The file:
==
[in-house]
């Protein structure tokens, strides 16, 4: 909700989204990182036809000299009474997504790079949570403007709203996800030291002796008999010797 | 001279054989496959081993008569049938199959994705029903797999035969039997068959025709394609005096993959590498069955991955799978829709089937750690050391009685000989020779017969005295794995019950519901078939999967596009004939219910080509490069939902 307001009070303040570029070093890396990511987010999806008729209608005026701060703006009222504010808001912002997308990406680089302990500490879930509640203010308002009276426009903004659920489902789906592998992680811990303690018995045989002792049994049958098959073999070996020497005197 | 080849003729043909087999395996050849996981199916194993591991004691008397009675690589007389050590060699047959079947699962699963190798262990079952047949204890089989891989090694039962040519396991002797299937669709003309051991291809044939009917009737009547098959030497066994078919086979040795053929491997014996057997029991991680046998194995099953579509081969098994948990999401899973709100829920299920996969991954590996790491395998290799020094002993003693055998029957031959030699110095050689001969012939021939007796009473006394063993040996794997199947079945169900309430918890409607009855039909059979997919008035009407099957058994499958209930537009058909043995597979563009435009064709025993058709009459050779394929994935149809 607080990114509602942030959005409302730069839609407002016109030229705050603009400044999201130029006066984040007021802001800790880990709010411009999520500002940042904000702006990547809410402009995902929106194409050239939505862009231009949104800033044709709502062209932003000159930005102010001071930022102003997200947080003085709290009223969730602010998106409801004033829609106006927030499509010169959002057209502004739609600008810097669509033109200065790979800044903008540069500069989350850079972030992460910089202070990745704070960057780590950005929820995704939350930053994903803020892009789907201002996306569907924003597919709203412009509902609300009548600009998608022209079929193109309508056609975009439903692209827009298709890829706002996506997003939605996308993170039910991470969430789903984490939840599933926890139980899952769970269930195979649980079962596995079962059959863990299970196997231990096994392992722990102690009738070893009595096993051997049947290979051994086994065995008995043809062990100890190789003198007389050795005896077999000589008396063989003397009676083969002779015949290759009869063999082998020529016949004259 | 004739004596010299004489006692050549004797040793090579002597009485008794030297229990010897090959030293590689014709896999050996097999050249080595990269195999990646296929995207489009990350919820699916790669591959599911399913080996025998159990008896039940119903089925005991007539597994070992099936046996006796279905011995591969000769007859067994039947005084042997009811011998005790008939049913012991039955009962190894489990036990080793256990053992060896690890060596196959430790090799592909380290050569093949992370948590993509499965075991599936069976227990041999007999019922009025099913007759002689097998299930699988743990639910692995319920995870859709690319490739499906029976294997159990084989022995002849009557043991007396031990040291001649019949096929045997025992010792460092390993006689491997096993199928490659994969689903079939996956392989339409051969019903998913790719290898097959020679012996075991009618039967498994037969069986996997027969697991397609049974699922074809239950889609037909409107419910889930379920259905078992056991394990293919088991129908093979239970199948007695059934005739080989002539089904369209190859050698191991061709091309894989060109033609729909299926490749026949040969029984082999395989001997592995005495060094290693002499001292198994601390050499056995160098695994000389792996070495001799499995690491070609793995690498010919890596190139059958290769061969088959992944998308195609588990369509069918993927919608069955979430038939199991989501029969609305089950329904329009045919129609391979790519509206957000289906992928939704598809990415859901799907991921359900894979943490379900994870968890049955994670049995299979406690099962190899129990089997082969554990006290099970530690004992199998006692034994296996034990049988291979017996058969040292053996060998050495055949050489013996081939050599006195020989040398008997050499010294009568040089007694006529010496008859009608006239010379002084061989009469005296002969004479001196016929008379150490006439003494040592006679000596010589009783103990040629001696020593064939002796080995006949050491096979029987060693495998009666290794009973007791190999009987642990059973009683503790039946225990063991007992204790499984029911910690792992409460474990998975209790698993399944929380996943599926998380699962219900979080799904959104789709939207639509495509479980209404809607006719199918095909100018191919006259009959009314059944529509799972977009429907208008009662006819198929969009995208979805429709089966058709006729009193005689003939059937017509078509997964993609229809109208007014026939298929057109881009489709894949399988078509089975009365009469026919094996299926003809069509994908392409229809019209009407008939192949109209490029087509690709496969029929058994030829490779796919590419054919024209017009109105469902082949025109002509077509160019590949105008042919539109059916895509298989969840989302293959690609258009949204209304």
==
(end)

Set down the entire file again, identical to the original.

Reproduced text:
[in-house]
């Protein structure tokens, strides 16, 4: 909700989204990182036809000299009474997504790079949570403007709203996800030291002796008999010797 | 001279054989496959081993008569049938199959994705029903797999035969039997068959025709394609005096993959590498069955991955799978829709089937750690050391009685000989020779017969005295794995019950519901078939999967596009004939219910080509490069939902 307001009070303040570029070093890396990511987010999806008729209608005026701060703006009222504010808001912002997308990406680089302990500490879930509640203010308002009276426009903004659920489902789906592998992680811990303690018995045989002792049994049958098959073999070996020497005197 | 080849003729043909087999395996050849996981199916194993591991004691008397009675690589007389050590060699047959079947699962699963190798262990079952047949204890089989891989090694039962040519396991002797299937669709003309051991291809044939009917009737009547098959030497066994078919086979040795053929491997014996057997029991991680046998194995099953579509081969098994948990999401899973709100829920299920996969991954590996790491395998290799020094002993003693055998029957031959030699110095050689001969012939021939007796009473006394063993040996794997199947079945169900309430918890409607009855039909059979997919008035009407099957058994499958209930537009058909043995597979563009435009064709025993058709009459050779394929994935149809 607080990114509602942030959005409302730069839609407002016109030229705050603009400044999201130029006066984040007021802001800790880990709010411009999520500002940042904000702006990547809410402009995902929106194409050239939505862009231009949104800033044709709502062209932003000159930005102010001071930022102003997200947080003085709290009223969730602010998106409801004033829609106006927030499509010169959002057209502004739609600008810097669509033109200065790979800044903008540069500069989350850079972030992460910089202070990745704070960057780590950005929820995704939350930053994903803020892009789907201002996306569907924003597919709203412009509902609300009548600009998608022209079929193109309508056609975009439903692209827009298709890829706002996506997003939605996308993170039910991470969430789903984490939840599933926890139980899952769970269930195979649980079962596995079962059959863990299970196997231990096994392992722990102690009738070893009595096993051997049947290979051994086994065995008995043809062990100890190789003198007389050795005896077999000589008396063989003397009676083969002779015949290759009869063999082998020529016949004259 | 004739004596010299004489006692050549004797040793090579002597009485008794030297229990010897090959030293590689014709896999050996097999050249080595990269195999990646296929995207489009990350919820699916790669591959599911399913080996025998159990008896039940119903089925005991007539597994070992099936046996006796279905011995591969000769007859067994039947005084042997009811011998005790008939049913012991039955009962190894489990036990080793256990053992060896690890060596196959430790090799592909380290050569093949992370948590993509499965075991599936069976227990041999007999019922009025099913007759002689097998299930699988743990639910692995319920995870859709690319490739499906029976294997159990084989022995002849009557043991007396031990040291001649019949096929045997025992010792460092390993006689491997096993199928490659994969689903079939996956392989339409051969019903998913790719290898097959020679012996075991009618039967498994037969069986996997027969697991397609049974699922074809239950889609037909409107419910889930379920259905078992056991394990293919088991129908093979239970199948007695059934005739080989002539089904369209190859050698191991061709091309894989060109033609729909299926490749026949040969029984082999395989001997592995005495060094290693002499001292198994601390050499056995160098695994000389792996070495001799499995690491070609793995690498010919890596190139059958290769061969088959992944998308195609588990369509069918993927919608069955979430038939199991989501029969609305089950329904329009045919129609391979790519509206957000289906992928939704598809990415859901799907991921359900894979943490379900994870968890049955994670049995299979406690099962190899129990089997082969554990006290099970530690004992199998006692034994296996034990049988291979017996058969040292053996060998050495055949050489013996081939050599006195020989040398008997050499010294009568040089007694006529010496008859009608006239010379002084061989009469005296002969004479001196016929008379150490006439003494040592006679000596010589009783103990040629001696020593064939002796080995006949050491096979029987060693495998009666290794009973007791190999009987642990059973009683503790039946225990063991007992204790499984029911910690792992409460474990998975209790698993399944929380996943599926998380699962219900979080799904959104789709939207639509495509479980209404809607006719199918095909100018191919006259009959009314059944529509799972977009429907208008009662006819198929969009995208979805429709089966058709006729009193005689003939059937017509078509997964993609229809109208007014026939298929057109881009489709894949399988078509089975009365009469026919094996299926003809069509994908392409229809019209009407008939192949109209490029087509690709496969029929058994030829490779796919590419054919024209017009109105469902082949025109002509077509160019590949105008042919539109059916895509298989969840989302293959690609258009949204209304």